Screen Shot 2013-09-24 at 09.04.56

Nideo sponsored an online poll through YouGov in June which found that an overwhelming 89% of 2,022 British YouTube viewers do not believe it is an appropriate medium for business-related videos.

Most people visit the site for entertainment, video blogs and more – not exactly a credible environment for a business video.

Yet while nideo’s lack of adverts will be a welcome selling point for viewers irritated by having to skip such content on YouTube, it will have to sell plenty of hosting packages to do well.

However, getting customers is not something Hakesley is worried about – since nideo launched with 30 customers, its client based has grown to 150, and Hakesley has just spent six months working with Information Management Group to create a cloud-based platform for nideo.

“We wanted it to grow with us,” Hakesley explains. “We want it to be able to be a global platform. It was a necessary step because as we grow there’s a point we might hit where we need a bigger platform.”

The Rochester University of Creative Arts graduate first came upon the idea as a student alongside Kimani with a project in which they made films for local companies.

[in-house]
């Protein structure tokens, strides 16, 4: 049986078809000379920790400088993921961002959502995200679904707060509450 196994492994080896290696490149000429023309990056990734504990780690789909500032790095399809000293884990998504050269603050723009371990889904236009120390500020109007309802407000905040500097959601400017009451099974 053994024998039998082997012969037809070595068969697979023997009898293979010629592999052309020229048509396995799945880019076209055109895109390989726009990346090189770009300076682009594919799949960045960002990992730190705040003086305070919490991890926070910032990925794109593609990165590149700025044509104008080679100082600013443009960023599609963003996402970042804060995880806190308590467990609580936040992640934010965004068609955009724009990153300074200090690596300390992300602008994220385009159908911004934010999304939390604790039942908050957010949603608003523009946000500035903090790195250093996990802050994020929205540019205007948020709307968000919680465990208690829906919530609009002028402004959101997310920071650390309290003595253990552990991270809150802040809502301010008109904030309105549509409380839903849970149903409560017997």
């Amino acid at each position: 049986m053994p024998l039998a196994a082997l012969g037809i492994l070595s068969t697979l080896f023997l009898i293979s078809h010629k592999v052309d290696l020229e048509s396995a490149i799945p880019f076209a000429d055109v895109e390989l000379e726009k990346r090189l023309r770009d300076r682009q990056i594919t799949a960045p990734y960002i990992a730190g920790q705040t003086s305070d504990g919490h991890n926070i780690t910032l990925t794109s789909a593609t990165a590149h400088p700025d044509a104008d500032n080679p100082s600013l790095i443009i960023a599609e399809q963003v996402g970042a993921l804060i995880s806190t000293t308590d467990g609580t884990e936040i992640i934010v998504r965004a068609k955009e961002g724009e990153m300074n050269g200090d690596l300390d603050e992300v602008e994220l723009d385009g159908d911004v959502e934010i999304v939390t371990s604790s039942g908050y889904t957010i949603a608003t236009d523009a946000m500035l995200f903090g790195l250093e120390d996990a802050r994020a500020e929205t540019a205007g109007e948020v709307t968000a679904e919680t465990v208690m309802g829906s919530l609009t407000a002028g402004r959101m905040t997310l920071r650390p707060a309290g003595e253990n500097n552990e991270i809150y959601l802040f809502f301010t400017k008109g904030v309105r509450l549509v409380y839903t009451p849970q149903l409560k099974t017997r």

But the businesspeople they spoke to didn’t want the videos to go on YouTube, where their clips ran the risk of being surrounded by irrelevant content.

Instead Kimani and Hakesley developed nideo, which aims to provide both private and public video solutions with no bandwidth restrictions.

And they think the enterprise video platform is the future for businesses.

“It’s changing the way businesses are communicating,” says Hakesley. “In a couple of years’ time it will be a huge, huge thing and everyone will be jumping on it.

“It’s not just about making a video and hoping it does well. You can create a series of videos that have more of an effect and use videos as a way to connect with an audience.

“We have got training companies which distribute content to people who want to know about stuff and businesses who want to educate their work force.

“Then we have businesses using the public side and private side of this platform – private for back end and public for gaining clients.”